As she told me about this show, “It was my father’s idea. For years I had written very personal letters to my brother. He made copies that he sent to my sister who made copies for my parents. My father said I should combine them with all the other writings I had on hand. “Put structure to it,” he said. So I did.

Said her father, following his daughter’s death, “When I directed Susan on this show, it made me realize who my daughter was even more – a remarkable, sensitive, funny woman.”

Her brother Jack remembers these letters and says, “Susan had a great sense of humor, a huge heart, a thirst for justice and a gift for language that could convey almost anything. She faced adversity and fought to overcome it on her terms.

Her last produced play was “No One as Nasty”, at the Victory Gardens Theater in 2000. Although she continued to act and direct, she devoted an increasing amount of her time and energy to advocacy organizations people with disabilities, with whom she has long been involved. For Access Living, she created Empowered FeFesa series of award-winning documentaries.

“Susan broke down barriers when she founded Empowered FeFes, the first-ever sexuality support group for girls and young women with disabilities,” said her daughter Taina Rodriguez. “It was a safe, personal and open space to talk about things you couldn’t talk about at home. For me personally, this group showed me how to embrace my sexuality and how powerful it is to be a disabled woman.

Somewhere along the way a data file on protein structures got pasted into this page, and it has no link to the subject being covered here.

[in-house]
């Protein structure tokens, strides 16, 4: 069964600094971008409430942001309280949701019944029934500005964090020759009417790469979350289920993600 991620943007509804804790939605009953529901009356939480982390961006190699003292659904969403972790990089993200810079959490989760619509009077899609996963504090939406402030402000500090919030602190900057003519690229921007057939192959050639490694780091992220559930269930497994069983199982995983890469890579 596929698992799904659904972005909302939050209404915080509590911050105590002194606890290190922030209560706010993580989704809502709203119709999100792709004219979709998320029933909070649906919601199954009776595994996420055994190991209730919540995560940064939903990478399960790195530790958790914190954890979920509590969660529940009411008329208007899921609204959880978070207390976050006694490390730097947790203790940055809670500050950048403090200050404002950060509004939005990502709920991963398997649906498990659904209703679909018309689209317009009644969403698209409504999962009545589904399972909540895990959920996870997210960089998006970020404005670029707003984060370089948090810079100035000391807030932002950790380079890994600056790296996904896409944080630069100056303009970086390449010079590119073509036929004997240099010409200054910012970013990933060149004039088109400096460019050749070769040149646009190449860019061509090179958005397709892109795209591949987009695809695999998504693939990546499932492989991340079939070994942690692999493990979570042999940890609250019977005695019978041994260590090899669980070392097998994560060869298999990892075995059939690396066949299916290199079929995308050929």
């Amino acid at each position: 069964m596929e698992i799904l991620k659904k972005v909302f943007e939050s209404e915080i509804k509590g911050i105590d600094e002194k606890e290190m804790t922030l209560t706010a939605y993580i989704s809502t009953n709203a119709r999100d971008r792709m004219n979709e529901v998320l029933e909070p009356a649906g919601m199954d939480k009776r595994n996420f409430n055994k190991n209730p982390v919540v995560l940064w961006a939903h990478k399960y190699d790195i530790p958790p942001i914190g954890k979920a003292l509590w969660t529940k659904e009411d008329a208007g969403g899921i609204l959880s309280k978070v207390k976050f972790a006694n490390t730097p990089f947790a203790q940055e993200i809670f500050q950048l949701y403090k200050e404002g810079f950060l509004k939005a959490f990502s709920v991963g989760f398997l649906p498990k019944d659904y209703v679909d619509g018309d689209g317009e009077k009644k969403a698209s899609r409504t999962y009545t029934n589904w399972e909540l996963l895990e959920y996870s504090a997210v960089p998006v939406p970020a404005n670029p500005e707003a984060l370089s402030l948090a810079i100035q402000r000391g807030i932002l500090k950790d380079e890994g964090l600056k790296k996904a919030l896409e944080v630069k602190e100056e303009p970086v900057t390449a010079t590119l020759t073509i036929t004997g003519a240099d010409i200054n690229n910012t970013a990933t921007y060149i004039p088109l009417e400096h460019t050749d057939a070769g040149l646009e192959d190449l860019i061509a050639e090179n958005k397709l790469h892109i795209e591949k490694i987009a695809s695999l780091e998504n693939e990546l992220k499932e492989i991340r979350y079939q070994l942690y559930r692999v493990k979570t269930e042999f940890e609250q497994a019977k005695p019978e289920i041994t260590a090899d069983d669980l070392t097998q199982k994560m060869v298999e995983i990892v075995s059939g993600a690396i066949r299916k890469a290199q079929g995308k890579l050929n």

For this and other efforts, she was honored as one of Utne Reader “50 visionaries changing your world” in 2008.

Frustrated by the theatrical scene, she directs her literary talents towards fiction. His first novel was ‘Good Kings, Bad Kings’ and although still in manuscript, it won the prestigious 2012 PEN/Bellwether Award for Socially Involved Fiction. This book is the story of a group of handicapped children in a Chicago institution. Novelist Rosellen Brown wrote of it, “The voices that compel (this novel) are so rich in language and feeling that they command the ear and – a word I rarely use – the heart. The lives of his characters are difficult, but miraculously his novel is full of energy and fierce spirit, a celebration of strength, dignity and the cathartic pleasure of telling it like it is.

In 2020, Nussbaum was co-writer and co-producer of the documentary, “Monster Code”, and last year it was announced that “Good Kings, Bad Kings” was being adapted into a movie for Netflix.

“Susan has combined activism and art to extraordinary effect,” said Tribune theater critic Chris Jones. “I still remember a powerful production she directed in 1999 called ‘The History of Bowling’ (by Mike Ervin, with whom she would co-write ‘The Plucky and Spunky Show’) which was intended to force the audience to confront her condescension towards people with disabilities All of Susan’s work was way ahead of her time.

Susan is survived by her father, sister, brother and one daughter, Taina Rodriguez. His mother died in 2003. A memorial service is planned for the summer.

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Lola R. McClure